I bought a crash helmet in 1962, the year I bought a used Honda Dream 150. I drove in my parents’ car to Bell, California, and bought a Bell helmet at the factory. Honda and Bell helmets have done very well since 1962.
I did not ride my motorcycle without wearing my helmet. It even had a plastic face shield. I knew what a head injury could do.
At least 20 years later, I heard a radio talk show host discussing a proposed state law mandating helmets for motorcycle users. He was opposed to this law. He was challenged by a caller who told him that crash victims would be taken to public hospitals, where they would receive treatment for head injuries. The taxpayers would have to pay for this treatment. So, to reduce this expense, the state should pass a crash helmet law. The talk show host switched sides. He saw the logic of the case.
So did I.
Here is the logic of the case, as debated by the Crash Helmet Guy (CHG) and the laissez faire guy (LFG).
CHG: The state ought to have a law mandating that all motorcycle riders should wear a state-approved crash helmet when riding their motorcycles.
LFG: Why is that?
CHG: Because, if he crashes, he might suffer a head injury.
LFG: Or he might not. Probably, he won’t.
CHG: But he might.
LFG: That is true. So what?
CHG: What do you mean “so what?” We are talking about brain injuries here. We don’t want people to be brain dead.
LFG: No, we don’t. But why is it our responsibility as voters to keep people from becoming brain dead?
CHG: Because we pay taxes.
LFG: I don’t follow.
CHG: We pay taxes to run hospitals.
LFG: That is true.
CHG: Voters have an obligation to reduce waste in tax-funded hospitals.
LFG: Yes, they do.
CHG: So, to hold down head injury costs, voters should pass a crash helmet law.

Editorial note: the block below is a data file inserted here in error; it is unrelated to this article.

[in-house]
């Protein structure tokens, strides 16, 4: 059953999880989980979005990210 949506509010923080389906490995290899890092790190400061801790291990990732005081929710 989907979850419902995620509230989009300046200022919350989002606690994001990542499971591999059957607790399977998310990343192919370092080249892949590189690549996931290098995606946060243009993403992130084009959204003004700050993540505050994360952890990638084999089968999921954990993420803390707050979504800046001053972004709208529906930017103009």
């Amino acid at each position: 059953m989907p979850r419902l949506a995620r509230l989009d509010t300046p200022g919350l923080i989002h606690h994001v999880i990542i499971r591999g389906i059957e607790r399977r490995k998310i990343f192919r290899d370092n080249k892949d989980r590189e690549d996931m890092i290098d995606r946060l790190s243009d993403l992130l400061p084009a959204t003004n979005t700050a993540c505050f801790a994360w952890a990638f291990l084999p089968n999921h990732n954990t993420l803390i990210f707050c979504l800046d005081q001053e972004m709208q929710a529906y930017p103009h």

LFG: You mean like seat belt laws.
LFG: There is an easier way to cut costs in tax-funded hospitals.
CHG: What is that?
LFG: Stop funding them with taxes.
CHG: You mean close them?
LFG: Not necessarily. Just stop all payments.
CHG: But that would mean that taxpayers have no responsibility for sick people.
LFG: As taxpayers. As individuals, that is a matter of conscience. As taxpayers, they have no responsibility.
CHG: But that would mean the state could not use this argument for mandating seat belts: “This will save the state money.”
CHG: But if the state cannot justify mandatory seat belts, then it could not justify mandatory crash helmets.
CHG: But we need a mandatory crash helmet law.
LFG: Why is that?
CHG: To protect people.
LFG: From whom?
CHG: From themselves.
LFG: You say that politicians must pass laws, enforced by bureaucrats, to force people to be responsible.
CHG: Of course.
LFG: Who defines responsibility?
CHG: Politicians and bureaucrats.
LFG: So, they know what’s good for us.
LFG: So, citizens must do what the state says.
CHG: If they know what’s good for them, they do.
(For the rest of my article, click the link.)